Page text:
September 17

Landlords beware – new legislation affects your buy-to-let property

Be prepared for these landlord law changes from October 1st 2018

The laws affecting buy-to-let landlords are constantly changing, and there is a raft of new landlord laws coming into force on October 1st. All are designed to offer tenants extra protection from erroneous eviction. What they mean is that it will be harder to evict if you haven’t been a good landlord. Kind of like bowling a batsman out and then the umpire judging that it was a no ball.
In this article, you’ll learn what the new legislation is and how to ensure that the courts won’t force you to keep a tenant when you want to evict them.

Why are the landlord laws changing?

Since 2016, under the Deregulation Act 2015, new buy-to-let landlords have had to comply with updated and new statutory obligations to use the accelerated possession route to evict nightmare tenants. From October 1st 2018, these obligations will now affect all landlords who want to use a Section 21 Notice – bringing all private landlords into the same net of legislation.

Major legalities buy-to-let landlords must beware

There are several factors of which landlords must now beware and comply with. These are all designed to ensure that landlords provide a safe and habitable home for their tenants, protect their tenants’ deposits, and provide tenants with all information required by law. Here’s a rundown of the main things that will now affect all landlords.

·      Deposit protection

You must lodge your tenant’s deposit in a tenancy deposit scheme, and then provide details of the scheme to the tenant. This includes why you may withhold some of the deposit, and how the tenant can reclaim their deposit.

·      Energy Performance Certificates (EPCs)

The government is clamping down on energy efficiency on buy-to-let property. You must now provide tenants with an EPC before the tenancy begins.

·      Gas Safety Certificate

Like EPCs, you will also need to provide tenants with Gas Safety Certificates. These must be provided immediately when a new tenancy begins. You must also have your property’s gas safety checked each year, and you must keep copies of all Gas Safety Certificates for at least two years.

·      Condition of the property

You must ensure that your property is in a safe and habitable condition and that all repairs required are carried out in a timely manner.

·      Prescribed information

At the start of a new tenancy, you must provide landlords with what is called ‘prescribed information’. This includes EPCs and Gas Safety Certificates, and also the ‘How to Rent Guide’ published by the Department for Communities and Local Government.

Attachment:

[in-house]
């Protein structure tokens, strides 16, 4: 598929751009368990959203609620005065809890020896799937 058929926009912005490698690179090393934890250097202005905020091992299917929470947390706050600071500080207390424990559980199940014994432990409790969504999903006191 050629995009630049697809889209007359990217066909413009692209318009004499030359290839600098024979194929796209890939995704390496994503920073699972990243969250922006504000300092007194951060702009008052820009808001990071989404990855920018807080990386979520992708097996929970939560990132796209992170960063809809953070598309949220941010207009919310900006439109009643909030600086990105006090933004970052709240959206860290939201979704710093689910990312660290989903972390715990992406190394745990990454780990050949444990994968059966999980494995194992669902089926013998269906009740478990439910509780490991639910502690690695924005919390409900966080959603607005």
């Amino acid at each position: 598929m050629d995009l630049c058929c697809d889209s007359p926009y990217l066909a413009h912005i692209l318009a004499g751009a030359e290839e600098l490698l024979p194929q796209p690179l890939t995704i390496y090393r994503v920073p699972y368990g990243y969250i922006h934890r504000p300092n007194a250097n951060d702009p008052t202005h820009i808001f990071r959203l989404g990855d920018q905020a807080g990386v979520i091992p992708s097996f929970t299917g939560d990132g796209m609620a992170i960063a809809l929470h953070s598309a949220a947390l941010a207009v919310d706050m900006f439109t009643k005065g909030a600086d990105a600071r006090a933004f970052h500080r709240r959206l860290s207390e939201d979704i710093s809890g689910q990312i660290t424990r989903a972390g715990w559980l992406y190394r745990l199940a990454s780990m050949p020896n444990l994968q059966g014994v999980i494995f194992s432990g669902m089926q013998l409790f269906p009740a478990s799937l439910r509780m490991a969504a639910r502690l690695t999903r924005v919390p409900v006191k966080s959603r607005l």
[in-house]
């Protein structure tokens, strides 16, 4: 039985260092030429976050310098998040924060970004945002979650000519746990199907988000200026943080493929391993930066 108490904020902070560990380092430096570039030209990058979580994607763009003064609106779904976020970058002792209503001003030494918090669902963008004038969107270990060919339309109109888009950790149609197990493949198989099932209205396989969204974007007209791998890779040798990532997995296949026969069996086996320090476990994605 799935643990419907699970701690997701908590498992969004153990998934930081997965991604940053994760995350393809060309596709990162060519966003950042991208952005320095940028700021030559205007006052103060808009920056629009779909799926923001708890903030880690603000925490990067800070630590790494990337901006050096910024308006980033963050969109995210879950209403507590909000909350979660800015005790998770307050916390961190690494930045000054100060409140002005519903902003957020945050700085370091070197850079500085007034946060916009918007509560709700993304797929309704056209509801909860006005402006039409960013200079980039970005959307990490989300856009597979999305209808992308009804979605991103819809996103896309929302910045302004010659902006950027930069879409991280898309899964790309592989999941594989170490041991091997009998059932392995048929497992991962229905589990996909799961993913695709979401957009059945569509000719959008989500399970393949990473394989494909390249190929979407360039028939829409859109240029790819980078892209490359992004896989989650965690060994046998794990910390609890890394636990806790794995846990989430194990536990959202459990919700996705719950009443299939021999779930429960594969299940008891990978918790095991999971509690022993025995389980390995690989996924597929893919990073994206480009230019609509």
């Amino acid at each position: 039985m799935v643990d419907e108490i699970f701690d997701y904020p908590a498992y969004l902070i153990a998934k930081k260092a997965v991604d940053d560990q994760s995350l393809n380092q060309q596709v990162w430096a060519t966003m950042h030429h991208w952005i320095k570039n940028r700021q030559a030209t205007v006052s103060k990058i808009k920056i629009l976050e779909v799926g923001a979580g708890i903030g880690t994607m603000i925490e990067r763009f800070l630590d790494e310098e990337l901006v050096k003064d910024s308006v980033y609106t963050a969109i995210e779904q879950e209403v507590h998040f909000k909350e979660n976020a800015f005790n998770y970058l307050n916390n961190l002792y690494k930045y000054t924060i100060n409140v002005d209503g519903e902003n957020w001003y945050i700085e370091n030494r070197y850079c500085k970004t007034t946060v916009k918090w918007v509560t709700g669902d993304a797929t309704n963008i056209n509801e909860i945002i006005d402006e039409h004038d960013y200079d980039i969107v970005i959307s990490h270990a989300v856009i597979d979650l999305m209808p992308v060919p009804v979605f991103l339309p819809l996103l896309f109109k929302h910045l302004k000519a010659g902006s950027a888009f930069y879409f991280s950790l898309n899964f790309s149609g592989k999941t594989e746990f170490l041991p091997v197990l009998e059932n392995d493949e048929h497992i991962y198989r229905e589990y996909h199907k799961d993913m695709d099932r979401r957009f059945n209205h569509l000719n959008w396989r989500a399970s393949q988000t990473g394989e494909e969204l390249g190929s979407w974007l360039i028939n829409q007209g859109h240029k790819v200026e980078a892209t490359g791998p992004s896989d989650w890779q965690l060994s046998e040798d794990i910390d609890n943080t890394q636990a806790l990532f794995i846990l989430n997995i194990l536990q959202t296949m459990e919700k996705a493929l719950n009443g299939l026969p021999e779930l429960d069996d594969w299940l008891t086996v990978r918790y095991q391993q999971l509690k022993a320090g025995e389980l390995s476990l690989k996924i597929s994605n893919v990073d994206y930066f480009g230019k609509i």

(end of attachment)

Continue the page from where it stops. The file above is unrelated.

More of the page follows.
·      New time limits on Section 21 Notices

If you do serve a Section 21 Notice, there are new timing rules to adhere to:

  • You cannot issue a Section 21 within the first four months of a contractual tenancy term
  • If Section 21 is served under a fixed-term or periodic AST, possession proceedings must start within six months of the date of the notice. Failing to do this will nullify the Section 21 Notice.

Don’t evict to retaliate against a tenant

The Deregulation Act of 2015 also protects tenants against retaliatory eviction, when a landlord evicts because of complaints made about the condition of the property.
If the tenant makes a complaint about the condition of the property, you now have just 14 days to respond to arrange access to examine the issues raised and detail how and when you will carry out repairs.
If your tenant has made a complaint about property condition and you don’t carry out the repairs, the tenant can complain to the local authority. You could be served an enforcement notice, detailing what work must be done. If this happens, you will not be able to evict within six months of the enforcement notice being served.

There are benefits for buy-to-let landlords!

It may appear that the law is once more weighed heavily in favour of tenants, but there are benefits to you as a buy-to-let landlord, too. For example:

  • The Section 21 Notice form has been simplified
  • The process of eviction has been simplified
  • There should be less likelihood of possession claims being rejected

Don’t get caught out by ignorance of landlord law

To make sure you stay up to date with constantly changing landlord laws, contact us at +44 0 1522 503 717   to discover the benefits of effortless property management.
Live with passion,
Brett Alegre-Wood


Landlord laws, landlord legislation

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